Sunday, January 13, 2008

Capacity Building for Networks – How can result-oriented attitudes be stimulated? How can a network be effectively strengthened?

Networking for development and capacity building programs for national and international networks have become common practice. Specific challenges occur when working with networks consisting of organizations and individuals. Especially networks that are based upon voluntary action are often less structured than professional organizations.

In this article one specific case study on capacity building for networks is being dealt with. The input is collected from discussions between advisors working in the area of capacity development in different countries in the world. This discussion group of professionals was established in order to learn from each other’s experiences and to generate best practices. Their cases are published on the web in order to share their knowledge and experiences with others.

Background and challenges of the case study
The specific network discussed in this article is an international network with coordinating offices per continent. The coordination office in Africa developed a capacity building project for the country network in Mozambique. This network consists of nine organizations and some individual members. They are all participating voluntarily, meaning that the network does not provide direct financial incentives. The goals of the capacity building project are strengthening the national network and improving the organizational capacity of the member organizations in Mozambique. An organizational development advisor was assigned to the country network.

When the project started the network was low profile and little activity took place concerning the network. During the first year of the project, activities of the advisor were focused on re-energizing the network and improving coordination between its members. Despite of efforts no real impact has been achieved. For example, even though the members of the network did agree on the need of a joint program, it has not yet been documented and formalized. During meetings responsibilities are assumed but the members hardly do what they promise. Others seem to accept this behaviour; no critical remarks are made towards each other. Now, after little more than a year, a small part of the group of members is motivated and active, some members are contributing if taken by hand, and some members are falling behind. The group has come to a point that the active ones want to move on, even when the less active are not on board.

Advocay meeting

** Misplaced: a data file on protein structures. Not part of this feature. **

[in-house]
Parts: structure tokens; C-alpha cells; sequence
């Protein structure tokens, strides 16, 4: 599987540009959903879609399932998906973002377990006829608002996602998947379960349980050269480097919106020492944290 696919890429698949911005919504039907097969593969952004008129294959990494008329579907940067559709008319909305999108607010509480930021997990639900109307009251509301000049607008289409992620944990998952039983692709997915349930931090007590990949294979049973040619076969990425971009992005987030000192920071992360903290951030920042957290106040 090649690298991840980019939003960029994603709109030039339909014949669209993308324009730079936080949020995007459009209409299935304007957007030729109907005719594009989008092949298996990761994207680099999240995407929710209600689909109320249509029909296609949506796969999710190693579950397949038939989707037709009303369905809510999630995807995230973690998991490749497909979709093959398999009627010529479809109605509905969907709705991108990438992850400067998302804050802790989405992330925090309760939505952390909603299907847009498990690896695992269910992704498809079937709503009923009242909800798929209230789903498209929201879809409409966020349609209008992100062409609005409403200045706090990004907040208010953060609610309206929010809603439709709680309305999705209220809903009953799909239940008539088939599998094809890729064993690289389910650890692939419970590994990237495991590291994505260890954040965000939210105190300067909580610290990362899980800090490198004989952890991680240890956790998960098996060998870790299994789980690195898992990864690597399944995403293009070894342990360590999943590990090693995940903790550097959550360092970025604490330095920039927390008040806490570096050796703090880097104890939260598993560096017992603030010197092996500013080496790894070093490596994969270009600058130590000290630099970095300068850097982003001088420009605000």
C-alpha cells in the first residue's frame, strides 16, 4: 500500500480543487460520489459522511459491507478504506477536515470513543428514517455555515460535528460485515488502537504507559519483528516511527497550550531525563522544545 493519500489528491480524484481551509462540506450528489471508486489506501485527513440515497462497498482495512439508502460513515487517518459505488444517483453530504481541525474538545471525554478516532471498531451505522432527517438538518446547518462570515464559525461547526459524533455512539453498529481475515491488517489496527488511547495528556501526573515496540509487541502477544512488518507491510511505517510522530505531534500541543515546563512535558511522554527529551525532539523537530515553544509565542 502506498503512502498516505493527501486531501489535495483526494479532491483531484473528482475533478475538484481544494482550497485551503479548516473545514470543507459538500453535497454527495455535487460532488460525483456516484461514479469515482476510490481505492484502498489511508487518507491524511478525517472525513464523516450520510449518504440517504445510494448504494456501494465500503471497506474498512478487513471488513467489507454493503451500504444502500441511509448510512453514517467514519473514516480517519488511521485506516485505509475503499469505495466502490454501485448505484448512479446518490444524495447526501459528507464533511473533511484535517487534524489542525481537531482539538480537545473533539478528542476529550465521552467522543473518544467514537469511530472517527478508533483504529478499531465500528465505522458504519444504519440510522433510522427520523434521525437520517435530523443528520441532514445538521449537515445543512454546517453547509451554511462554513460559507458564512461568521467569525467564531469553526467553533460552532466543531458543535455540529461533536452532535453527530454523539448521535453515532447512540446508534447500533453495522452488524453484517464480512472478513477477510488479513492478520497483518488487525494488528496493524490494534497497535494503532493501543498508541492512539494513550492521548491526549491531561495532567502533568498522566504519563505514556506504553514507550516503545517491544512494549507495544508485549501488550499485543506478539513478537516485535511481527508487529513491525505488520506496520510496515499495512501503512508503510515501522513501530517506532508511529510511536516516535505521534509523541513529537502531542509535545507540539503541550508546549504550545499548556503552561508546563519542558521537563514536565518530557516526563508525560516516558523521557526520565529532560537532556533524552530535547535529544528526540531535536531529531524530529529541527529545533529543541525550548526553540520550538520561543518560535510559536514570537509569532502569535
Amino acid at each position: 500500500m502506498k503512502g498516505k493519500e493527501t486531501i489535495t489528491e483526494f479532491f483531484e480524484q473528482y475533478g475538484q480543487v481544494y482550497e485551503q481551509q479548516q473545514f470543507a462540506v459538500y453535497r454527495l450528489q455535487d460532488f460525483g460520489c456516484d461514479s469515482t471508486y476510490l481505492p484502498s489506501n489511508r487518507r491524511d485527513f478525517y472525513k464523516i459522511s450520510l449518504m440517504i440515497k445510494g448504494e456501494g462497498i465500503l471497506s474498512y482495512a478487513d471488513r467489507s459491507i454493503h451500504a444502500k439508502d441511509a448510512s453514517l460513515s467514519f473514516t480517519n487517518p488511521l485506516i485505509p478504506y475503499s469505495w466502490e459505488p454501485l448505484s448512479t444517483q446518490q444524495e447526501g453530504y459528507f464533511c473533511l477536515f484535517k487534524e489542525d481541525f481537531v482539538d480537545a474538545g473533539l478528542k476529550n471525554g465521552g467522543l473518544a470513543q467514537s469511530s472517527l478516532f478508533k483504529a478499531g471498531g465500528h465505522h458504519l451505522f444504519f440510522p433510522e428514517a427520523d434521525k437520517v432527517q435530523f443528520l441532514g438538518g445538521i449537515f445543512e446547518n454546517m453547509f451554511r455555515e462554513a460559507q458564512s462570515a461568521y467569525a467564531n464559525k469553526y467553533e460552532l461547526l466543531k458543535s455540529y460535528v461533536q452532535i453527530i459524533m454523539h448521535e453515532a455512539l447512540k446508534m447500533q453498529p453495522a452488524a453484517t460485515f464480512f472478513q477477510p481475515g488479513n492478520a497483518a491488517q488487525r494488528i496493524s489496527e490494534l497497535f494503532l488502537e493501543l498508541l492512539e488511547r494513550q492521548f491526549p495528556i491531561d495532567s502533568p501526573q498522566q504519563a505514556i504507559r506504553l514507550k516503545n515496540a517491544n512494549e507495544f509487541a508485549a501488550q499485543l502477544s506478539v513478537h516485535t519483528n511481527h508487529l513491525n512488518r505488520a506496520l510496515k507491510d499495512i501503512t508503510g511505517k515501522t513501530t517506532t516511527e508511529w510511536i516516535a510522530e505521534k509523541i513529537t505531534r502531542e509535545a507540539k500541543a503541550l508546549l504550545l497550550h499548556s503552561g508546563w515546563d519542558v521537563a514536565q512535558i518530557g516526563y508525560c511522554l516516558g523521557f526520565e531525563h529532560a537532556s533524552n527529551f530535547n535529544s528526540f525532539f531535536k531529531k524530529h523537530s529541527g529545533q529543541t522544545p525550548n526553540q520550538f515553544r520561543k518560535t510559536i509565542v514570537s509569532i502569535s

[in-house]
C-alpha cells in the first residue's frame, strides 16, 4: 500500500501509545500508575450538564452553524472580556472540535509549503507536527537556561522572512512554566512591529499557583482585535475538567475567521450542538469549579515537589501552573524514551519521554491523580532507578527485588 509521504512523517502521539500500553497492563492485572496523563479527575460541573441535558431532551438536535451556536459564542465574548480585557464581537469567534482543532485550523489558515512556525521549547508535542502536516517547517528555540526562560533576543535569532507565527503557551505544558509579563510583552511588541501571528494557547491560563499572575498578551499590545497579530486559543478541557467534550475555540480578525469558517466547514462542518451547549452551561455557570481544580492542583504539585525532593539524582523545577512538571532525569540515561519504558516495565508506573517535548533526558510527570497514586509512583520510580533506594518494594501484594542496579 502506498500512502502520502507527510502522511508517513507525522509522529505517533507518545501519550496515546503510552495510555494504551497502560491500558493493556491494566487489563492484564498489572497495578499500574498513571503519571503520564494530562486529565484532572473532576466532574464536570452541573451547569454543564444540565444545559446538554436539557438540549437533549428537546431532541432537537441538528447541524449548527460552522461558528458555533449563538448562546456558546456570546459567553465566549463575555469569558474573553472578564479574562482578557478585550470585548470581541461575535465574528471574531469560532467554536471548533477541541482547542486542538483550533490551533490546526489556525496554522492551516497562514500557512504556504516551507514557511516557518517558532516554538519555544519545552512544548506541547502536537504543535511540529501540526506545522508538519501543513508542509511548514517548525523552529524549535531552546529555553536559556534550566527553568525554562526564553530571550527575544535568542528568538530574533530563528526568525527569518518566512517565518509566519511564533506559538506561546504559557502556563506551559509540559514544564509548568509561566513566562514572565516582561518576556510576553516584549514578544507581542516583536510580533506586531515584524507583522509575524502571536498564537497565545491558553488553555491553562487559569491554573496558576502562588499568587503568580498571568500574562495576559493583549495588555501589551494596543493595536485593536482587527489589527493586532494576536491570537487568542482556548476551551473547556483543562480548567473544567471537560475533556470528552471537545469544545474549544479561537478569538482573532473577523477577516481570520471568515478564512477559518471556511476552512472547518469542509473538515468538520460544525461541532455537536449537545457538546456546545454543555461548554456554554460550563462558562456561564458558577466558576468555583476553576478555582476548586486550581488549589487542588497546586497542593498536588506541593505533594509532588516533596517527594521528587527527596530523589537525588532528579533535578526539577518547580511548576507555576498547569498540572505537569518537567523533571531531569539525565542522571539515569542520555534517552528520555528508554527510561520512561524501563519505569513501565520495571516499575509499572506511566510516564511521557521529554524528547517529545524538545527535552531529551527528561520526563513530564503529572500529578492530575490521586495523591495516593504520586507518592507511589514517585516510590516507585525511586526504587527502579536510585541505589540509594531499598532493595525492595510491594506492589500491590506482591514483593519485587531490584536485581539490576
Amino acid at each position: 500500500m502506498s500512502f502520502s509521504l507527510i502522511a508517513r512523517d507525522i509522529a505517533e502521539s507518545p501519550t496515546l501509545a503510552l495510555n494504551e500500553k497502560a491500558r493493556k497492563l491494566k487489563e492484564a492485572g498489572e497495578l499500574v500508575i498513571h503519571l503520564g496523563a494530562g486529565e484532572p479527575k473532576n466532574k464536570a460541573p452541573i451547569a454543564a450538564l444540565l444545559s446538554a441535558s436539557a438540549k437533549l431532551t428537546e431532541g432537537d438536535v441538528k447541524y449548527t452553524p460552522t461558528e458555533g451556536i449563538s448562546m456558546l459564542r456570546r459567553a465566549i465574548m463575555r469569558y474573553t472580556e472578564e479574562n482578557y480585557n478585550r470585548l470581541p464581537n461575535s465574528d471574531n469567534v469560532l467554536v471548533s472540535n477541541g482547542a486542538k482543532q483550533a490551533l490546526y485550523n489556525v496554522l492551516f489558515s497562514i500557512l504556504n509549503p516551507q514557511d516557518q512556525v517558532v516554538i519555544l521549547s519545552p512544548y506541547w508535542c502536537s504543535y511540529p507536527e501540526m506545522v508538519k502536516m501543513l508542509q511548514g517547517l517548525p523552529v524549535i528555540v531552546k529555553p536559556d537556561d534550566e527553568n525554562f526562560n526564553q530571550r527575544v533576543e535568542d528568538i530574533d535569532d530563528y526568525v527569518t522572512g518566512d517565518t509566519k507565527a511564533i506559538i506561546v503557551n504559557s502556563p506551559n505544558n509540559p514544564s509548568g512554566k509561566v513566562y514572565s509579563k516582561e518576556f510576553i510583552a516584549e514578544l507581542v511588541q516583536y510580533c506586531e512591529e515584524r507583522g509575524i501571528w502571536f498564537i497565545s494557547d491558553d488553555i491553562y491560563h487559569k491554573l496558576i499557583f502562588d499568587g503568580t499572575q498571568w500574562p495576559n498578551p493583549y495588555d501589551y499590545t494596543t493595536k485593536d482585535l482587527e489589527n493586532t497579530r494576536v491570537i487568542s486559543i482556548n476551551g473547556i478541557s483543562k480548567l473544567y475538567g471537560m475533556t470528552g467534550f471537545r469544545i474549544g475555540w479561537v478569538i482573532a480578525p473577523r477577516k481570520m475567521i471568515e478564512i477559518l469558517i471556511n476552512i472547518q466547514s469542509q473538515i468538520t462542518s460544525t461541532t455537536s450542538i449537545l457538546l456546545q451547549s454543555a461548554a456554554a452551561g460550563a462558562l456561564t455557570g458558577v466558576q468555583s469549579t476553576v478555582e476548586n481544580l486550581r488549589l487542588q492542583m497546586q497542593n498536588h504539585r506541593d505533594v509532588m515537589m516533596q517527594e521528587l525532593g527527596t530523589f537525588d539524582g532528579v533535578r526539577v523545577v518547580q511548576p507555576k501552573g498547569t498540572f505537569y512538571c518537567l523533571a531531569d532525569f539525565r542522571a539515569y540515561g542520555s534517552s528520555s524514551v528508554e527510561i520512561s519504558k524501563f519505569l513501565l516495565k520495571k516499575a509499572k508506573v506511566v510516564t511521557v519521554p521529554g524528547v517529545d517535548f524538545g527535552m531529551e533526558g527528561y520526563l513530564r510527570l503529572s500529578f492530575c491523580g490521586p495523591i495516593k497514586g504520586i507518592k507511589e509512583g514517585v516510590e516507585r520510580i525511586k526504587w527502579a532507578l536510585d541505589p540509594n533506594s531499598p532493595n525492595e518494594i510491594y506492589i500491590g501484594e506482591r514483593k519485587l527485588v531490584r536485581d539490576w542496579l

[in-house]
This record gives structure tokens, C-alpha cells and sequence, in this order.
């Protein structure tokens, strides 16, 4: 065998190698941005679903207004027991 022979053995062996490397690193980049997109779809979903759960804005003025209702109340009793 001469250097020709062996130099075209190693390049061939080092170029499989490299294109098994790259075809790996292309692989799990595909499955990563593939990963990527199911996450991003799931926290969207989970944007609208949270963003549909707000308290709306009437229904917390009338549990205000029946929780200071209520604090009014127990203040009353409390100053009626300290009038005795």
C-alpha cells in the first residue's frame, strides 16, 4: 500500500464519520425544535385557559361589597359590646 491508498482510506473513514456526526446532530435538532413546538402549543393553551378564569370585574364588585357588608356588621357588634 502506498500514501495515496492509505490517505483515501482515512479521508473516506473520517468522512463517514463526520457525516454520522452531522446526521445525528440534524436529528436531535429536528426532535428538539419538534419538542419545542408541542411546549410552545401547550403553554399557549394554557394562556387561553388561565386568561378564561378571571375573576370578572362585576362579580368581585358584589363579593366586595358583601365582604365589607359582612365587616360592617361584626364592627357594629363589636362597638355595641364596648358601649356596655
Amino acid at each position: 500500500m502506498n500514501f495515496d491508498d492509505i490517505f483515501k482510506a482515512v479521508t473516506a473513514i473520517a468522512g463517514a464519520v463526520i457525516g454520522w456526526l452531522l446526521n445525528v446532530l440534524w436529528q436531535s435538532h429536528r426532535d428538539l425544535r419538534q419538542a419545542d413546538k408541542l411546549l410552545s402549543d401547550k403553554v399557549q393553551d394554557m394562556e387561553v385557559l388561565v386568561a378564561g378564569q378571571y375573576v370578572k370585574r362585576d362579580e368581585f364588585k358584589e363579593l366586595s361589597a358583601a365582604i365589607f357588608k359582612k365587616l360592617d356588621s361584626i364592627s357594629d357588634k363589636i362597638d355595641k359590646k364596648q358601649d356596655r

In collaboration with one of the member NGOs, the capacity building adviser has been the one initiating and coordinating most of the activities, for example by calling and preparing meetings and drafting documents. At this point the adviser is withdrawing her coordination activities and will focus in the second and last year of her assignment on organizational capacity building of the individual member organizations. The international coordinating office is in the process of recruiting a country coordinator to support the country network, mainly in terms of fundraising. However, since this assignment will only last for one more year, questions are raised about how the network will continue. Will the coordination tasks be taken over by this country coordinator, or will the network take over itself?

The main questions to be answered in this case are: How to stimulate a result-oriented attitude within the network? How can be ensured that the capacity building program has long lasting effects?

Discussions and conclusions
A large part of the discussion between the advisers was about how to stimulate the network towards more result-oriented attitudes. Is it common to criticize each other? How about emphasising the “Who does What, How and When”? Can we change this culture of not complying with appointments and promises? The group did not answer these questions, but came to an interesting conclusion by tackling the problem from another side, based on experiences with a network in the Netherlands. This network of individuals fundraising for projects in Africa had a similar experience with volunteers that were contributing well and ones that were less active. This case showed that focusing efforts on people that were motivated and keeping the less active ones informed, instead of constantly criticizing their lack of commitment, increased the performance of the entire network, meaning that more funds were raised. By emphasising the positive and not the negative aspects the working atmosphere improved and more people became motivated.